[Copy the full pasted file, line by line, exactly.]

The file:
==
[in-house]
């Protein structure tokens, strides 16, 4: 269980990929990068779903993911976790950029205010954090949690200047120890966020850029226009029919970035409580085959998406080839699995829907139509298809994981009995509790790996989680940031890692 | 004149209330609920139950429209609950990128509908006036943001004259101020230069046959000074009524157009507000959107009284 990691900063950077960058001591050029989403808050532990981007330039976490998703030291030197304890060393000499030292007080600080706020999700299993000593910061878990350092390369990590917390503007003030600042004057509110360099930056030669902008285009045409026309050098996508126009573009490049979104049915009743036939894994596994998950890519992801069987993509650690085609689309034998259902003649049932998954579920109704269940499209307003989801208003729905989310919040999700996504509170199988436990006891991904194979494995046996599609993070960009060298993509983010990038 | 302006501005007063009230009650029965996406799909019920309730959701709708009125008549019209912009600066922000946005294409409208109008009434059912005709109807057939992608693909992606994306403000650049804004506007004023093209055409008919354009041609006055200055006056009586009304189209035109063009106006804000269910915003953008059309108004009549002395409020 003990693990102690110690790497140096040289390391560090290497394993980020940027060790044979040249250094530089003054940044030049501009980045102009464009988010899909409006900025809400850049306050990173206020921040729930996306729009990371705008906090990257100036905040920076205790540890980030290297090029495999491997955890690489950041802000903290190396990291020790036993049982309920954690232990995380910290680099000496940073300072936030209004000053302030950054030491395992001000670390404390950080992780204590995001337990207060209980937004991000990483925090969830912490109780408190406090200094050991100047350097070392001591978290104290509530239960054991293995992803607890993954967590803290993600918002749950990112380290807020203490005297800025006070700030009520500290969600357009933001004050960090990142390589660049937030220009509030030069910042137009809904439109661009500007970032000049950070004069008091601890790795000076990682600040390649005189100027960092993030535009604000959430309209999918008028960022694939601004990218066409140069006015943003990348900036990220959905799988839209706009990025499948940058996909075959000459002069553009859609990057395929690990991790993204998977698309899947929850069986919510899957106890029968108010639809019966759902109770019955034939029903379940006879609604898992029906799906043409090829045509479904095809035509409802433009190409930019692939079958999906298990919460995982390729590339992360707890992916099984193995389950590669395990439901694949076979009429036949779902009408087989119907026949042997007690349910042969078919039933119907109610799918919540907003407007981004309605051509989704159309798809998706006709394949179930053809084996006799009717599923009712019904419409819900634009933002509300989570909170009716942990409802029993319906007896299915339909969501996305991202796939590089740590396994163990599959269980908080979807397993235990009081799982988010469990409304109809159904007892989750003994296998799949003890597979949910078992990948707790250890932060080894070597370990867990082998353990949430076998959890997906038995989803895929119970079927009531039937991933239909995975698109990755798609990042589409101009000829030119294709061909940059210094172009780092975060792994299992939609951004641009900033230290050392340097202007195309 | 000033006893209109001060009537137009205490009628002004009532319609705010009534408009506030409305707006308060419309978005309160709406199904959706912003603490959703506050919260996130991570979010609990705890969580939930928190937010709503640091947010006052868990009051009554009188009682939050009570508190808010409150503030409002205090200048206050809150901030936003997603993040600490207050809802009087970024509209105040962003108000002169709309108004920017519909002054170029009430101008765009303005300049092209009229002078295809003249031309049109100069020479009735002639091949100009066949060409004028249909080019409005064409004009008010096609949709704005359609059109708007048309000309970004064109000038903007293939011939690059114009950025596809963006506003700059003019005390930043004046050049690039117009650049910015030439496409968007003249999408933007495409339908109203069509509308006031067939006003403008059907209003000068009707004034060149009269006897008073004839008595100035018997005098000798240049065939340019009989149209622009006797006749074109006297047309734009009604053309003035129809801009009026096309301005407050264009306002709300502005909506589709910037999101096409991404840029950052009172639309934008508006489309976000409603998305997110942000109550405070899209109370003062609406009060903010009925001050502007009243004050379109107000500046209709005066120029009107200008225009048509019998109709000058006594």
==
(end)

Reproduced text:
[in-house]
């Protein structure tokens, strides 16, 4: 269980990929990068779903993911976790950029205010954090949690200047120890966020850029226009029919970035409580085959998406080839699995829907139509298809994981009995509790790996989680940031890692 | 004149209330609920139950429209609950990128509908006036943001004259101020230069046959000074009524157009507000959107009284 990691900063950077960058001591050029989403808050532990981007330039976490998703030291030197304890060393000499030292007080600080706020999700299993000593910061878990350092390369990590917390503007003030600042004057509110360099930056030669902008285009045409026309050098996508126009573009490049979104049915009743036939894994596994998950890519992801069987993509650690085609689309034998259902003649049932998954579920109704269940499209307003989801208003729905989310919040999700996504509170199988436990006891991904194979494995046996599609993070960009060298993509983010990038 | 302006501005007063009230009650029965996406799909019920309730959701709708009125008549019209912009600066922000946005294409409208109008009434059912005709109807057939992608693909992606994306403000650049804004506007004023093209055409008919354009041609006055200055006056009586009304189209035109063009106006804000269910915003953008059309108004009549002395409020 003990693990102690110690790497140096040289390391560090290497394993980020940027060790044979040249250094530089003054940044030049501009980045102009464009988010899909409006900025809400850049306050990173206020921040729930996306729009990371705008906090990257100036905040920076205790540890980030290297090029495999491997955890690489950041802000903290190396990291020790036993049982309920954690232990995380910290680099000496940073300072936030209004000053302030950054030491395992001000670390404390950080992780204590995001337990207060209980937004991000990483925090969830912490109780408190406090200094050991100047350097070392001591978290104290509530239960054991293995992803607890993954967590803290993600918002749950990112380290807020203490005297800025006070700030009520500290969600357009933001004050960090990142390589660049937030220009509030030069910042137009809904439109661009500007970032000049950070004069008091601890790795000076990682600040390649005189100027960092993030535009604000959430309209999918008028960022694939601004990218066409140069006015943003990348900036990220959905799988839209706009990025499948940058996909075959000459002069553009859609990057395929690990991790993204998977698309899947929850069986919510899957106890029968108010639809019966759902109770019955034939029903379940006879609604898992029906799906043409090829045509479904095809035509409802433009190409930019692939079958999906298990919460995982390729590339992360707890992916099984193995389950590669395990439901694949076979009429036949779902009408087989119907026949042997007690349910042969078919039933119907109610799918919540907003407007981004309605051509989704159309798809998706006709394949179930053809084996006799009717599923009712019904419409819900634009933002509300989570909170009716942990409802029993319906007896299915339909969501996305991202796939590089740590396994163990599959269980908080979807397993235990009081799982988010469990409304109809159904007892989750003994296998799949003890597979949910078992990948707790250890932060080894070597370990867990082998353990949430076998959890997906038995989803895929119970079927009531039937991933239909995975698109990755798609990042589409101009000829030119294709061909940059210094172009780092975060792994299992939609951004641009900033230290050392340097202007195309 | 000033006893209109001060009537137009205490009628002004009532319609705010009534408009506030409305707006308060419309978005309160709406199904959706912003603490959703506050919260996130991570979010609990705890969580939930928190937010709503640091947010006052868990009051009554009188009682939050009570508190808010409150503030409002205090200048206050809150901030936003997603993040600490207050809802009087970024509209105040962003108000002169709309108004920017519909002054170029009430101008765009303005300049092209009229002078295809003249031309049109100069020479009735002639091949100009066949060409004028249909080019409005064409004009008010096609949709704005359609059109708007048309000309970004064109000038903007293939011939690059114009950025596809963006506003700059003019005390930043004046050049690039117009650049910015030439496409968007003249999408933007495409339908109203069509509308006031067939006003403008059907209003000068009707004034060149009269006897008073004839008595100035018997005098000798240049065939340019009989149209622009006797006749074109006297047309734009009604053309003035129809801009009026096309301005407050264009306002709300502005909506589709910037999101096409991404840029950052009172639309934008508006489309976000409603998305997110942000109550405070899209109370003062609406009060903010009925001050502007009243004050379109107000500046209709005066120029009107200008225009048509019998109709000058006594």